Yes, yours are definitely a better deal. I just thought it was relevant as to what car they came from. How many sets do you have left?
They aren't exactly flying off the shelf. In all I've purchased enough modules for QTY21 cars (including mine). So far I've delivered sets to three people, and have another eight people waiting to pick them up (e.g. in California, or from me at a later date). So then I have maybe QTY9 sets left.
Given that I've received QTY27 FoMoCo reservations, that would suggest that at least QTY16 people have purchased modules elsewhere (e.g. from BatteryHookup).
Related: I only purchased enough custom mechanical parts to make QTY50 47Ah FoMoCo LiBCM Kits... once those run out, unless there's an overwhelming additional demand, I do not intend to purchase more custom parts. That means right now there are QTY22 FoMoCo kits left unspoken for.
It was stated that greentech Tested from 4.15v down to 3V at 30A and that resulted in 30Ah. I'm not sure what it would be if they went all the way down to 2.7.
When I discharged my characterization cells at 3.0 amps, the energy contained from 3.0 to 2.7 volts is less than 2% of total capacity, which is vanishingly small given how much the wear accelerates at the SoC extrema. At 30 amps the energy contained would be slightly higher (maybe 3%), but so would the wear acceleration multiplier.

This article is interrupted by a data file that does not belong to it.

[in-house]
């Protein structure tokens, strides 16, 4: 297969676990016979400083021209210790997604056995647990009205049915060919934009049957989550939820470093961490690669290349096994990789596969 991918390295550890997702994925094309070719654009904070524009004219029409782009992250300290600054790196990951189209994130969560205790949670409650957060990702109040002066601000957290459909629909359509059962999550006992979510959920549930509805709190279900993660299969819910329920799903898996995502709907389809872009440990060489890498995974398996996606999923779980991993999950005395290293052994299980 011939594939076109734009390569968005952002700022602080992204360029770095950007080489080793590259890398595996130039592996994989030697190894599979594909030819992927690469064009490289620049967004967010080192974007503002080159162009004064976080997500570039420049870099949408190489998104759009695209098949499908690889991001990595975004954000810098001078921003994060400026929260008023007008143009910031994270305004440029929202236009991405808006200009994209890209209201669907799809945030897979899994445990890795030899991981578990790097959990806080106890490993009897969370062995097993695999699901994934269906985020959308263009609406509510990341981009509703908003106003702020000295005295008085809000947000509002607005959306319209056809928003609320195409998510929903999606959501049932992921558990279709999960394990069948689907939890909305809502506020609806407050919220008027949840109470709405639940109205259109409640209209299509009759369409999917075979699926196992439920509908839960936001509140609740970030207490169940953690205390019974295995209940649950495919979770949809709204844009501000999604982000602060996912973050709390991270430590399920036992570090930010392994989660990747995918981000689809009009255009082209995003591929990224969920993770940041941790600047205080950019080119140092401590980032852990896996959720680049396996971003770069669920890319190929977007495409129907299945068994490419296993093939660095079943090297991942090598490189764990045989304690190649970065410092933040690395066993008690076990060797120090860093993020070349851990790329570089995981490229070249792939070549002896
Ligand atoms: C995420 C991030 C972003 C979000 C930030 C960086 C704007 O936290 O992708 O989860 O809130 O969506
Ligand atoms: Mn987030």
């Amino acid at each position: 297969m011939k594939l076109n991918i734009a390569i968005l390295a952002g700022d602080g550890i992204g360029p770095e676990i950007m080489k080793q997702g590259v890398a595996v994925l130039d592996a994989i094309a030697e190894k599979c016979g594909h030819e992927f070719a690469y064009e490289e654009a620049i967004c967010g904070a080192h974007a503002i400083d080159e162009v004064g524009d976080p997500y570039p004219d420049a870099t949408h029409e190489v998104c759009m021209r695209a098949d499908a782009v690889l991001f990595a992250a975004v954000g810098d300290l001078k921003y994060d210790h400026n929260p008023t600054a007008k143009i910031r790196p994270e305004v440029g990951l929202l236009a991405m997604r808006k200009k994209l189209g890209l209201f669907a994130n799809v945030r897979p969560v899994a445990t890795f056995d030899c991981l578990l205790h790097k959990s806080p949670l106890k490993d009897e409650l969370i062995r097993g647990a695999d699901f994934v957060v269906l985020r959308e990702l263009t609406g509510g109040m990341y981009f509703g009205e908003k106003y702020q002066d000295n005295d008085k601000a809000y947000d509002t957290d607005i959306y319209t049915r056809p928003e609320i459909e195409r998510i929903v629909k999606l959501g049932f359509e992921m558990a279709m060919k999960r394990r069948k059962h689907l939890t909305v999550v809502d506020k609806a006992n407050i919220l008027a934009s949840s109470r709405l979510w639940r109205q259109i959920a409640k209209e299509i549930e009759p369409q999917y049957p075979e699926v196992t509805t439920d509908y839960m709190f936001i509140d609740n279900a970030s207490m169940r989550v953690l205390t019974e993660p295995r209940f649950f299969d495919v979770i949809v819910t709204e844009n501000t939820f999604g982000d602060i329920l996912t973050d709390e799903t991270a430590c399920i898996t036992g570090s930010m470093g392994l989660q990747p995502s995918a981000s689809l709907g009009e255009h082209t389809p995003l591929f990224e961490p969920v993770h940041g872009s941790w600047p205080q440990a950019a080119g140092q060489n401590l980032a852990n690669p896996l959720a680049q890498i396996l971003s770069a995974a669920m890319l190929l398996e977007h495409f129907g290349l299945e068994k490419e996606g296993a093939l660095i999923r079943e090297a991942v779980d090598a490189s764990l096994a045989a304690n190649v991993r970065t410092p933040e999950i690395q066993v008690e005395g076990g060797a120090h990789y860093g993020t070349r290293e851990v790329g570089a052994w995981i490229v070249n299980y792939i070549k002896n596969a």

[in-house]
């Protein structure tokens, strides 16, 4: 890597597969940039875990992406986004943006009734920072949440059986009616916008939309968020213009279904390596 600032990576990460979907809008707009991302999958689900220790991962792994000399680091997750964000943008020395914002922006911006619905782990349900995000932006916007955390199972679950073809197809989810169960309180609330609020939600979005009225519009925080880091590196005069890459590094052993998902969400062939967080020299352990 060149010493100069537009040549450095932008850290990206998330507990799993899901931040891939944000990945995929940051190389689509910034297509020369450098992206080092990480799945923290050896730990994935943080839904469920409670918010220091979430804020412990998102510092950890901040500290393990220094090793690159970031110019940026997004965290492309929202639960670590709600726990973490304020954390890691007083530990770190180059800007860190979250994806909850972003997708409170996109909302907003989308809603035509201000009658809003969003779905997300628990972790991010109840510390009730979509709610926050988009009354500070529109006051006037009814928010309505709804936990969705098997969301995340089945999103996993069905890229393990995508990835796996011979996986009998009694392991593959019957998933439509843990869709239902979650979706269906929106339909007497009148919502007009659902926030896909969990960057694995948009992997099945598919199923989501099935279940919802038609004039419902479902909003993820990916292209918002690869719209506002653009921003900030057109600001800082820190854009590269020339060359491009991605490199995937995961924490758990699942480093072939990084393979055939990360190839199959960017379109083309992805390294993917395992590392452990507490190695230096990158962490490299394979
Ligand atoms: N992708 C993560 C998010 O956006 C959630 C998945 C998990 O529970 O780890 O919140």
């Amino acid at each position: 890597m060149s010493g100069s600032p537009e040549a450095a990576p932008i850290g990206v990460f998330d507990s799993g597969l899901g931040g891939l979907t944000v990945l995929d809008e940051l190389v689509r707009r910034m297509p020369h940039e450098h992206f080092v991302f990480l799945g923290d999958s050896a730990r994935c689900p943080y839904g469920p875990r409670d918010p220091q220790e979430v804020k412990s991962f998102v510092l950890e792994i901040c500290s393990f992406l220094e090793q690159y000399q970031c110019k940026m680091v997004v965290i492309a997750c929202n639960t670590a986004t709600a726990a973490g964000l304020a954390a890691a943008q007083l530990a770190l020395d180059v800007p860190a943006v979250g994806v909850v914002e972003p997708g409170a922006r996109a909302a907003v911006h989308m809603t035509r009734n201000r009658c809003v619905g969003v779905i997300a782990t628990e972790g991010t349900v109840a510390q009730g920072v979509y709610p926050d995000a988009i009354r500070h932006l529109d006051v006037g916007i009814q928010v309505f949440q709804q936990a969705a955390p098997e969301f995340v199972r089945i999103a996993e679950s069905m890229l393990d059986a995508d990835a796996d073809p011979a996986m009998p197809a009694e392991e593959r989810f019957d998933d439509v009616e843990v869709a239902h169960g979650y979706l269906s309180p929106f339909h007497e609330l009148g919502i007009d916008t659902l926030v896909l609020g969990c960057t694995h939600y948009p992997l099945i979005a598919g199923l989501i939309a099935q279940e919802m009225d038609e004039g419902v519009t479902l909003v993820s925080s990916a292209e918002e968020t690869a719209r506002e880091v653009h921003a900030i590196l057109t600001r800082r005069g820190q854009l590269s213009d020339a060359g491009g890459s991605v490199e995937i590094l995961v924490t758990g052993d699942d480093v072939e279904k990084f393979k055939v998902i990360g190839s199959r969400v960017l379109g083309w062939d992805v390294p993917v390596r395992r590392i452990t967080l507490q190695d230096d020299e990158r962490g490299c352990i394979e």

During my long term testing, I continuously charged/discharged these cells at 75/86 ** amps, nonstop for 44 days. During each cycle, I stopped charging at 4.050 volts (measured when the 75 amps was still applied). I stopped discharging at 3.300 volts (measured when the 86 amp load was still applied). Therefore, my test used less of the overall range, was substantially more severe, and yet my cells outperformed the eBay cells you linked... during continuous operation for six weeks.
My goal here isn't to point out that "my cells are better" (they are), but rather that "those eBay cells are bad" (very bad).
**Clarification: I charged at a fixed 75 amps, but discharged into a fixed resistance load, which means the current varied as a function of cell voltage (V=IR), with an average 86 amps discharge current. I logged all the test data, which means you could theoretically figure out the actual current at any instant in time during the entire test period (using V=IR).